He expressed confidence that precedent showed the Supreme Court would uphold the law. “Last time I was in Washington, the Supreme Court upheld e-Verify despite unpatriotic challenges of the Chamber and the Obama administration,” he said, adding that the federal government tolerates “sanctuary” programs that are illegal and instead “chooses to sue Arizona for enforcing the law.”
“SB 1070 has clearly worked,” Pearce said.
Dennis W. DeConcini, a former Democratic U.S. senator from Arizona, called the law “mean-spirited” and “divisive,” charging it “targets those with brown skin.”
“We have unduly harmed our legal Latino residents in this process,” he told Schumer and Durbin. “Whenever you mix politics and law enforcement, you create a toxic environment and that’s what has happened in my home state.”
“I’m embarrassed for my state,” DeConcini added. “I apologize for our actions against our Latino community.”
“According to experts, this law encourages racial profiling,” Durbin said.
Pearce countered that “illegal is a crime, not a race,” and that the majority of illegal immigrants just happen to come across the southern border.
“It’s simply the rule of law,” he said. “Laws without consequences are not laws at all,” and SB 1070 forbids racial profiling, he added.
“I find it very demeaning to law enforcement that we would assume those kinds of things go on,” Pearce continued. “…You have to respond to reasonable suspicion to do your job.”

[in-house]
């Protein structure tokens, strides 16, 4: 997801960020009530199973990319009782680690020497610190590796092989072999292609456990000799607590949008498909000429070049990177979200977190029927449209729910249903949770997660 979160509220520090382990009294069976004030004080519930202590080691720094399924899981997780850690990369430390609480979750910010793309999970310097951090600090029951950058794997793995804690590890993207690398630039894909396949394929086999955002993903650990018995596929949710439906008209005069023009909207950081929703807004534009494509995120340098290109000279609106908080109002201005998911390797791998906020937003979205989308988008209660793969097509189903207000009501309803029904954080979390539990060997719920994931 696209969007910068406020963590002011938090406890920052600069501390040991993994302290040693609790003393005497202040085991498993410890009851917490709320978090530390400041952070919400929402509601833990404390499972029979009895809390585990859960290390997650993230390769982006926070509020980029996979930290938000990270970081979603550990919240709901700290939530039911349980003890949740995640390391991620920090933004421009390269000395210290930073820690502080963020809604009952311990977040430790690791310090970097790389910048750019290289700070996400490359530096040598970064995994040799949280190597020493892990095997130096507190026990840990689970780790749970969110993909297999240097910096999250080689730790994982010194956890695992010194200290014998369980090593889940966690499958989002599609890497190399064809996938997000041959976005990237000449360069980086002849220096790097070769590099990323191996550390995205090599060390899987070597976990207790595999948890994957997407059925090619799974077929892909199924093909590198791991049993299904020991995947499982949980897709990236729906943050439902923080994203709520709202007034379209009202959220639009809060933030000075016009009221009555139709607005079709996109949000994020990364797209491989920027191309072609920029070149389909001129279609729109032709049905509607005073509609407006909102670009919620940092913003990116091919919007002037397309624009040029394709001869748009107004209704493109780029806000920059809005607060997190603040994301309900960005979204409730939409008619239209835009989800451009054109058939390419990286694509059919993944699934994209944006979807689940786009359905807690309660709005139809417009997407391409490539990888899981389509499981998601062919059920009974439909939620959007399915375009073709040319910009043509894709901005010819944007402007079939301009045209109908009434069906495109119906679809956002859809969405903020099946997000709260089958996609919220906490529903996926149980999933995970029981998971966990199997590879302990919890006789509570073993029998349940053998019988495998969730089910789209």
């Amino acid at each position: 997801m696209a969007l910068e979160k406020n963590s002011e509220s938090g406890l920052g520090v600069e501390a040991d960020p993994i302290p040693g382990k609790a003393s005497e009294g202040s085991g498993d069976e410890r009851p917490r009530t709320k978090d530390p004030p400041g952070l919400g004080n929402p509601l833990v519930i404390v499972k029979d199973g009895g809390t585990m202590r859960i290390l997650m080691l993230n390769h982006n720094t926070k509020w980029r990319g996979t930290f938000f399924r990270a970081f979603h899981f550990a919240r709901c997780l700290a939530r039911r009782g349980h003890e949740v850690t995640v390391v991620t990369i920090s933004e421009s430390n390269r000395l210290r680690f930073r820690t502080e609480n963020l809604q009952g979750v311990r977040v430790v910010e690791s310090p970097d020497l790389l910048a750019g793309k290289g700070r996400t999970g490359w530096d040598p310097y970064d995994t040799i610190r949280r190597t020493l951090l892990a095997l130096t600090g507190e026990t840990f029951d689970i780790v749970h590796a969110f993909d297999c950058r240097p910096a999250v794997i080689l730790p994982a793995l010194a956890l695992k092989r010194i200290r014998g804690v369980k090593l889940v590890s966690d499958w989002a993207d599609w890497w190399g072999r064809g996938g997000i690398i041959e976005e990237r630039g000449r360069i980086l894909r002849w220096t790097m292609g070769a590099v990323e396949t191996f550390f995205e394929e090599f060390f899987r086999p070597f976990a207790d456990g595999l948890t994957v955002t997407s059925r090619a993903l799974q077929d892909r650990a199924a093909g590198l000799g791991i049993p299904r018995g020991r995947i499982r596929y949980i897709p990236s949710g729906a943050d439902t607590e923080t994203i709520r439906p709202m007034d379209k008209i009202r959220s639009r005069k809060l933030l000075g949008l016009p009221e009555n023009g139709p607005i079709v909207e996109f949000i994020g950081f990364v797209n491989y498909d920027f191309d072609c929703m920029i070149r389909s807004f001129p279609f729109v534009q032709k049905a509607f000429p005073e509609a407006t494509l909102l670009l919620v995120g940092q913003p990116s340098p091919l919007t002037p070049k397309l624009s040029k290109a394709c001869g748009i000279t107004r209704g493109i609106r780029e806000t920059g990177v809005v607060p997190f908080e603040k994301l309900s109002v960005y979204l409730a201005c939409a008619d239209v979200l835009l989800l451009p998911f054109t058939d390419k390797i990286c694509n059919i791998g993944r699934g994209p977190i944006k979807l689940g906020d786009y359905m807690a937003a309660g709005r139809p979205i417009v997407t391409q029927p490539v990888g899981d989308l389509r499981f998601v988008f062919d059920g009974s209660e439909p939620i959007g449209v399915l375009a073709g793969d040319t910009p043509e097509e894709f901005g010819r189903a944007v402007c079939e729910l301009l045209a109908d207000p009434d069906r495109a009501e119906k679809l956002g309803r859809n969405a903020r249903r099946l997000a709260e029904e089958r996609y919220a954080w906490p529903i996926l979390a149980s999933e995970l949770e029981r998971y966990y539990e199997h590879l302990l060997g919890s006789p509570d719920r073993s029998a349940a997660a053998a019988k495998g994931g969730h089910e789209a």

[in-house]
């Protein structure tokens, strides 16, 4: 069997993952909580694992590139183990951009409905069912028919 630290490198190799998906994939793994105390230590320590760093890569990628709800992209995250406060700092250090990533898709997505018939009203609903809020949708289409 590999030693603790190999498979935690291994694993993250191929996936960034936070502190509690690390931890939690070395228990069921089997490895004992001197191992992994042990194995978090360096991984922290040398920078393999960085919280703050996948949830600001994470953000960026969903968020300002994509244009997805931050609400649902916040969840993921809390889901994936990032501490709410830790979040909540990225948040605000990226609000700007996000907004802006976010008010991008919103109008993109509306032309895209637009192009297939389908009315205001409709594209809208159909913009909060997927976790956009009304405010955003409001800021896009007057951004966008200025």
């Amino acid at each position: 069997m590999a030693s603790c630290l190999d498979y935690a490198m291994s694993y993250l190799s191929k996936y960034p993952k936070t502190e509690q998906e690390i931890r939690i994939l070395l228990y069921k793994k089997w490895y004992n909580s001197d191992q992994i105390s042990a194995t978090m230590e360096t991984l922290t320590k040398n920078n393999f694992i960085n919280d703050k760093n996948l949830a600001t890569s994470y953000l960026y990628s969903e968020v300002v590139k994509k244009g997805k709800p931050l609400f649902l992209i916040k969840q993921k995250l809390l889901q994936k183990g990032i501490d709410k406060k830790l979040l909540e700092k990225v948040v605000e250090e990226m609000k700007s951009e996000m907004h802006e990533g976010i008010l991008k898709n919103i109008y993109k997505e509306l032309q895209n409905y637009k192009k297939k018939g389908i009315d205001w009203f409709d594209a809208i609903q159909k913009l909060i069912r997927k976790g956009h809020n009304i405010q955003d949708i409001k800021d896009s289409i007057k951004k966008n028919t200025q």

“Why didn’t you just say that everyone who was stopped by police had to be checked for immigration status?” Schumer asked. “Doesn’t the way you wrote the law [invite] racial profiling?”
“Just the opposite, Chairman,” Pearce responded, noting that the bill was written “to preempt silly questions.” This includes the acceptance of any driver’s license from a state that requires proof of citizenship to be accepted as legitimate ID with no further questions.
“No matter what we do, we’re attacked for trying to enforce the law,” Pearce lamented, adding that the law “was based on reasonableness.”
“I guess many would disagree with that,” Schumer quipped.
Gallardo called SB 1070 “the worst piece of legislation ever passed in the state of Arizona” and said there is no way to get around racial profiling in enforcement.
“It’s not by clothing, it’s by the color of their skin,” he said. “End of discussion.”
Schumer’s opening statement today also tried to pitt presidential candidate with the man he might pick to round out the Republican ticket.
“The wisdom of the Arizona law is also currently being debated around the country. For instance, SB 1070 has recently been endorsed as a model for the country by Mitt Romney, the Republican nominee for president,” he said. “Others such as Marco Rubio have said they do not believe the Arizona law should be expanded nationwide.”
Schumer said that if the Supreme Court upholds SB 1070 and he moves to the “contingency plan” legislation, “I hope my colleagues on both sides of the aisle will join me in this effort in the event it becomes necessary.”
Pearce, meanwhile, was headed to the other side of the Capitol to back another piece of legislation.
The author of SB 1070 was to join Rep. Steve King (R-Iowa), vice chairman of the House Subcommittee on Immigration, at a press conference this afternoon to talk about the case. King, who will be at the Supreme Court tomorrow, has introduced the New IDEA Act, which would make wages and benefits paid to illegal immigrants nondeductible for federal tax purposes and make e-Verify permanent.
The Supreme Court’s ruling is expected this summer. Schumer’s legislative effort would likely die in the House, but would become a flammable issue on the campaign trail.